A SYMCELL system is used to create research VLSI prototypes because it permits rapid realization of reasonably high-performance chips. The SYMCELL process flow consists of library creation; schematic capture and logic simulation; netlist translation; layout planning (cell placement and global routing); layout implementation (cell gridding and fine routing); layout verification and simulation; and chip assembly. SYMCELL is a standard cell system that enables cells to be created, placed, and globally routed symbolically. After this symbolic realization, cell rows are compacted and pitch-matched and channels are routed for a specific set of layout rules. The symbolic cell libraries can be maintained independently of the process layout rules, and new cells can be created with the ease of symbolic layout. The system is especially useful in research because of the ease with which the cell library can be mapped to new sets of layout rules View full abstract»

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  • A digital interpolation filter chip with 32 programmable coefficients for 80 MHz sampling frequency

    Publication Year: 1991 , Page(s): 435 - 439
    Cited by:  Papers (5)
    Save to Project icon | Request Permissions | Click to expandQuick Abstract | PDF file iconPDF (560 KB)  

    A digital interpolation filter chip with 32 programmable coefficients designed for baseband pulse shaping in digital microwave radio modems is presented. The chip was designed for a maximum sampling frequency of 80 MHz, under worst-case conditions. The desired throughput rate is achieved by applying a pipelined carry-save arithmetic. Although an optimized pipeline scheme was used, the chip complexity leads to a high capacitive clock load. The synchronization problems and the switching noise problems resulting from this high clock load were solved by dividing the clock system into subsystems and introducing and intended clock skew between the subsystems and by applying a power supply concept in which the global supply lines are consistently routed in a sandwich structure to create an on-chip buffer capacitance. The chip contains 160000 transistors on a silicon area of 78 mm2. Typical samples were tested, and although they were fabricated in a moderate 1.5-μm CMOS technology, their full logical functionality was verified for sampling frequencies of up to 220 MHz View full abstract»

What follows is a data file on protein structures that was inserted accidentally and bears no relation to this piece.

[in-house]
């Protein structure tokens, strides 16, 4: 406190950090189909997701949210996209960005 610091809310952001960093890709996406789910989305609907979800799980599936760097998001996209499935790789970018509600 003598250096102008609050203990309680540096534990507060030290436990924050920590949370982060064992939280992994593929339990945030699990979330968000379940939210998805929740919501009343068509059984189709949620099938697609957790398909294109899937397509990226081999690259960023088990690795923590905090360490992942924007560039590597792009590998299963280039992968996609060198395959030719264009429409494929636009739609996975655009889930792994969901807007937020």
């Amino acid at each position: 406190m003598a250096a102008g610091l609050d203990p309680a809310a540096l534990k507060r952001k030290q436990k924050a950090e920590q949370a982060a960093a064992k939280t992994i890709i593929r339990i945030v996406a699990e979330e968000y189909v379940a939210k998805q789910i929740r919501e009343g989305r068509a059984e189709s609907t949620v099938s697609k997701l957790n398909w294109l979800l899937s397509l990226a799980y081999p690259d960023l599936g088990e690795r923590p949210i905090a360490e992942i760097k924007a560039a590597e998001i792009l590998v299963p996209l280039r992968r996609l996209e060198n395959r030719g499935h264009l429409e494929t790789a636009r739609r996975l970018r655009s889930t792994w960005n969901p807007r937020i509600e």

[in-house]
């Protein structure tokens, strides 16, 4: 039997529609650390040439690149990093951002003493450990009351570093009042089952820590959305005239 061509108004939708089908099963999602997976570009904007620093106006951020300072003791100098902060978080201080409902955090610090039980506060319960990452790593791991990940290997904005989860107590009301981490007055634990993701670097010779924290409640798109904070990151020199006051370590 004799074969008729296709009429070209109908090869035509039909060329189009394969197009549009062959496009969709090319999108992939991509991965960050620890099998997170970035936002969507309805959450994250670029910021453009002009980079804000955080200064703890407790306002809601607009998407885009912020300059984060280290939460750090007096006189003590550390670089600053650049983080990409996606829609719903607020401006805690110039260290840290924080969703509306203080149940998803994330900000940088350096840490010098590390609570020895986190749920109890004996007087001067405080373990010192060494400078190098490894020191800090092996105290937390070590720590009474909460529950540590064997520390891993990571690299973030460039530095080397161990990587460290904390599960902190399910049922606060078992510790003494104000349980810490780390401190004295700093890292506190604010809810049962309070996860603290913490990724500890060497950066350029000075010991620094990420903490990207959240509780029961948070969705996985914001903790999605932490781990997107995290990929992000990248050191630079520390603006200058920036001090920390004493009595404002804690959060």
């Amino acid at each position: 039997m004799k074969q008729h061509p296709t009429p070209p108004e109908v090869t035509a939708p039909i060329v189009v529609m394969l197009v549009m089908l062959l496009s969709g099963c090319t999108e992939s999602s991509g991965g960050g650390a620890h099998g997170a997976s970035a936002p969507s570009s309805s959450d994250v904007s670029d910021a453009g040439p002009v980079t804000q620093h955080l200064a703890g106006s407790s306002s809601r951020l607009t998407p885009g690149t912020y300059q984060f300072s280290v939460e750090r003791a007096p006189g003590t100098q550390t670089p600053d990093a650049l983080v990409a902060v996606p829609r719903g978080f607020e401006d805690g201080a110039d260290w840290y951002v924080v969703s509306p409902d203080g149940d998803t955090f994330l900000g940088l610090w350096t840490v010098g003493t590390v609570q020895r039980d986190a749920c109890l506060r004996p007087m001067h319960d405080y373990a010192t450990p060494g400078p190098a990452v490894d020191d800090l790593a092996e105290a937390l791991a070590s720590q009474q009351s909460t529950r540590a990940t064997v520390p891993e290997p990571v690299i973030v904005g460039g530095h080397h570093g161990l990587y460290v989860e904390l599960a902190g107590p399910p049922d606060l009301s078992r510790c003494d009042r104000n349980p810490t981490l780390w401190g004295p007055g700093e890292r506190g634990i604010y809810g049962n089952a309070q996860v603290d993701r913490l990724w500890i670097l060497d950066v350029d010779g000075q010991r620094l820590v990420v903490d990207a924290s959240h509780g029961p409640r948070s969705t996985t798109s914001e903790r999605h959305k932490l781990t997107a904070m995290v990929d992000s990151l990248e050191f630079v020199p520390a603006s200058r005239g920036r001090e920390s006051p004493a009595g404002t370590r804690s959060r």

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  • High-density central I/O circuits for CMOS

    Publication Year: 1991 , Page(s): 431 - 435
    Cited by:  Papers (2)
    Save to Project icon | Request Permissions | Click to expandQuick Abstract | PDF file iconPDF (424 KB)  

    An I/O circuit design for VLSI CMOS is described that reduced the percentage of chip area occupied by I/O circuits from roughly 22% to under 3% for a 256 I/O chip. The technique, implemented in the IBM RISC System/6000 workstation processor chips, uses stackable macros to improve density per I/O signal by 10 times. The reorganization of the I/O structure relies on a top layer of metal dedicated to I/O circuit-to-pad wiring and power distribution. It takes full advantage of C4 solder bond package connection technology, which allows package connections to be located over chip circuitry. Decoupling I/O circuit layout from package connection layout and grouping by identical circuit type permits the full range of layout optimization techniques to be applied. I/O circuits are produced that are fully compatible with internal circuit terrain View full abstract»

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  • Circuit partitioning for logic synthesis

    Publication Year: 1991 , Page(s): 350 - 363
    Cited by:  Papers (12)  |  Patents (1)
    Save to Project icon | Request Permissions | Click to expandQuick Abstract | PDF file iconPDF (1308 KB)  

    The authors introduce a circuit partitioning method based on analysis of reconvergent fan-out. A corolla is defined as a set of overlapping reconvergent fan-out regions. The authors partition the circuit into a set of disjoint corollas and use the corollas to resynthesize the circuit. The authors develop the notion of resynthesis potential of a logic circuit and use it to select corollas that resynthesize with most gain. It is shown that resynthesis of large benchmark circuits using the corollas consistently reduces transistor pairs and layout area while improving delay and testability. The use of don't cares to further minimize the corollas in the local context and the global context is explored View full abstract»

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  • A VLSI grammar processing subsystem for a real-time large-vocabulary continuous speech recognition system

    Publication Year: 1991 , Page(s): 443 - 448
    Save to Project icon | Request Permissions | Click to expandQuick Abstract | PDF file iconPDF (744 KB)